I’m particularly interested in organic molecules that seem to resist degradation on short time scales. What is it about their composition? What is it about their function, potentially, in organisms, that might result in the production of these compounds that stay in the ocean for thousands of years and lock-up some atmospheric carbon dioxide.
en: What are some of the tools and methods used in your research?
LA: I use a lot of traditional chemistry tools. It’s a lot like (the TV show) CSI! Basically the instruments that you see in those labs on TV are a lot of the same that we use as well, but for different purposes. I have a lab with different instruments that are used for gas chromatography and liquid chromatography and mass spectrometry. These are essential tools that allow us to simplify the very complex mixture of molecules we find in the environment, whether it’s in dolphin blubber, sediments, or in the water column.
Fundamentally, the idea is that these molecules, because of their composition and their isotopic signature, have something unique about them so we can either use them as tracers for different processes or we can look at those molecules and try to understand what generated them and learn where they came from and where they are going.
en: What is the Scripps Center for Oceans and Human Health?
LA: The center is looking into potentially toxic chemicals in the environment. The molecules that I’m interested in are present in marine organisms and have a very unique chemical structure. They include markers for natural microbial processes that take place in the ocean and also markers of anthropogenic activities. We’re examining whether these molecular markers can be used to trace the relationship of humans to their seafood and things like that.
en: Who are you collaborating with in the center?
LA: My group and my collaborator at San Diego State University, Eunha Hoh, are focusing on the compounds you can think of as contaminants in dolphin blubber. Of course we don’t eat dolphins, but they are a good sentinel species because they integrate the food web dynamics in the region. They sit at the highest trophic level so the buck stops with the dolphins. They integrate everything that has happened in the food web up to that point.
My graduate student Nelly Shaul, in collaboration with Eunha Hoh and me, has identified 300-plus compounds in blubber that contain either chlorine or bromine, and this includes anthropogenic contaminants, from PCBs to DDT-related compounds and natural compounds.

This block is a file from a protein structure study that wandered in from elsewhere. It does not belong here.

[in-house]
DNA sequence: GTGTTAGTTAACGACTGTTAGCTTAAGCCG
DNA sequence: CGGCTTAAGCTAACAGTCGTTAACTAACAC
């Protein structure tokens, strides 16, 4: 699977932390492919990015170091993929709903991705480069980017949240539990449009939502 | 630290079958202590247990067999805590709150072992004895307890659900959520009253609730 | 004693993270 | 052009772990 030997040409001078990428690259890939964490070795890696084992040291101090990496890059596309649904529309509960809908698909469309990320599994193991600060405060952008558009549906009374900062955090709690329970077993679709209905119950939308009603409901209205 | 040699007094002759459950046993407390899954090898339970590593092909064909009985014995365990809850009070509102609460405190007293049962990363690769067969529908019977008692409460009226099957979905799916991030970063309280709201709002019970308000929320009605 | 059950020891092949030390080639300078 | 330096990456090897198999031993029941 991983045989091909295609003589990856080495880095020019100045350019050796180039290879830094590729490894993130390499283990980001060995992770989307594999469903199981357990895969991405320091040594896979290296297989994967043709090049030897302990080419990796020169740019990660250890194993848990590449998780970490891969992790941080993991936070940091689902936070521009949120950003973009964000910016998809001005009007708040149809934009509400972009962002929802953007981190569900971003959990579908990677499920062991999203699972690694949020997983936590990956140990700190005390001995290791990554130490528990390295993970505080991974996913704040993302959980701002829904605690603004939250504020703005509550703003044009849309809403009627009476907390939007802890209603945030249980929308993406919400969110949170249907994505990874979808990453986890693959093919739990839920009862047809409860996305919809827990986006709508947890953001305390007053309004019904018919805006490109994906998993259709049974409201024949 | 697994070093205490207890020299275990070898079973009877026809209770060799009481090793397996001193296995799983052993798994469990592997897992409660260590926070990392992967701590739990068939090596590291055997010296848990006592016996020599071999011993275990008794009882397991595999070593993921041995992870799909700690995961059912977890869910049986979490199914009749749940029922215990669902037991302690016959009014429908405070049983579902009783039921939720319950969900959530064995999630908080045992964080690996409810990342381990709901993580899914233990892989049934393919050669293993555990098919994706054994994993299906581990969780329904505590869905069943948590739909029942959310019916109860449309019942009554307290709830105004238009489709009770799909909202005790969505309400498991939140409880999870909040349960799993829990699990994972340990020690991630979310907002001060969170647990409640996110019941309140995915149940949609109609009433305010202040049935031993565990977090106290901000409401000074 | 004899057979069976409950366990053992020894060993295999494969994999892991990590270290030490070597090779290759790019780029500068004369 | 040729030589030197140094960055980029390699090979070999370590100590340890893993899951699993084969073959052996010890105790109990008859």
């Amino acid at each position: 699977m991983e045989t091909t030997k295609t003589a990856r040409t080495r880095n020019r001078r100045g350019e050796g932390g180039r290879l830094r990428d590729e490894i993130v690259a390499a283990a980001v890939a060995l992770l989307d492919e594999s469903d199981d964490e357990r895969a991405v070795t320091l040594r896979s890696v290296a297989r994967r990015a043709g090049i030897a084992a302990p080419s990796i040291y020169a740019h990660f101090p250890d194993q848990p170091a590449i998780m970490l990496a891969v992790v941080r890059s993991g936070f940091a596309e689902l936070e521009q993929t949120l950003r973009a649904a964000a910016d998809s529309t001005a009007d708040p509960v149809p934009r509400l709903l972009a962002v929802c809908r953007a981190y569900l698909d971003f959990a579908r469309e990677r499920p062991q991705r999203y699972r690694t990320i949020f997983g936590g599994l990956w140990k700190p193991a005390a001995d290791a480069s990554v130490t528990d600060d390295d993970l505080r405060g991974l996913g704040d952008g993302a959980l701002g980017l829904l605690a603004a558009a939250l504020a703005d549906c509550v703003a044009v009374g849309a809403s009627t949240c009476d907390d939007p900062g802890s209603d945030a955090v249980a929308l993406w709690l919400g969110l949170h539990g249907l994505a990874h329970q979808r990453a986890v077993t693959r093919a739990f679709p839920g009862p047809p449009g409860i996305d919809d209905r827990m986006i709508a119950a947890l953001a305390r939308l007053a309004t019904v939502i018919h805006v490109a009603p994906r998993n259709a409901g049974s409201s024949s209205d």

If dolphins contain these compounds, it’s likely tuna will contain these compounds, as well as swordfish, for example, because they all feed at the same trophic level and those are organisms that we do eat.
This project includes a collaboration with the UC San Diego Department of Pediatrics in which we are able to study breast milk samples that have been donated to the newborn nursery. One of the goals there is to ask questions about the suite of “contaminant” compounds that are present in humans. These compounds could impact fetal development, or be of concern once the baby starts to drink breast milk. This is all very speculative because we really don’t know what the impacts are. But I think that the doctors are certainly interested so I think we’ll learn a lot from that collaboration in general.
en: Do you have any advice for those looking into a career in oceanography, especially young women?
LA: The idea of creativity is important because I think that science is really a creative endeavor and in oceanography it’s creativity in a variety of different ways. I mean, we go to sea and we have to be plumbers and electricians as well as scientists. We have to splice wires, and at the same time we have to deal with very sensitive instrumentation. There are a lot of new experiences on a day-to-day basis. Our jobs are really not very constrained. I think a lot of people have this idea that we work in this ivory tower—a unique isolated environment. Our jobs are much more varied than you might imagine.
I think that kids should appreciate that there are many different ways to contribute and be creative, and science is one of them. I think in general the message is that there is nothing particularly male about the pursuit of science. I think little girls are just as excited about the natural world as little boys. There is really no particular reason that girls should not be just as excited.
— Mario C. Aguilera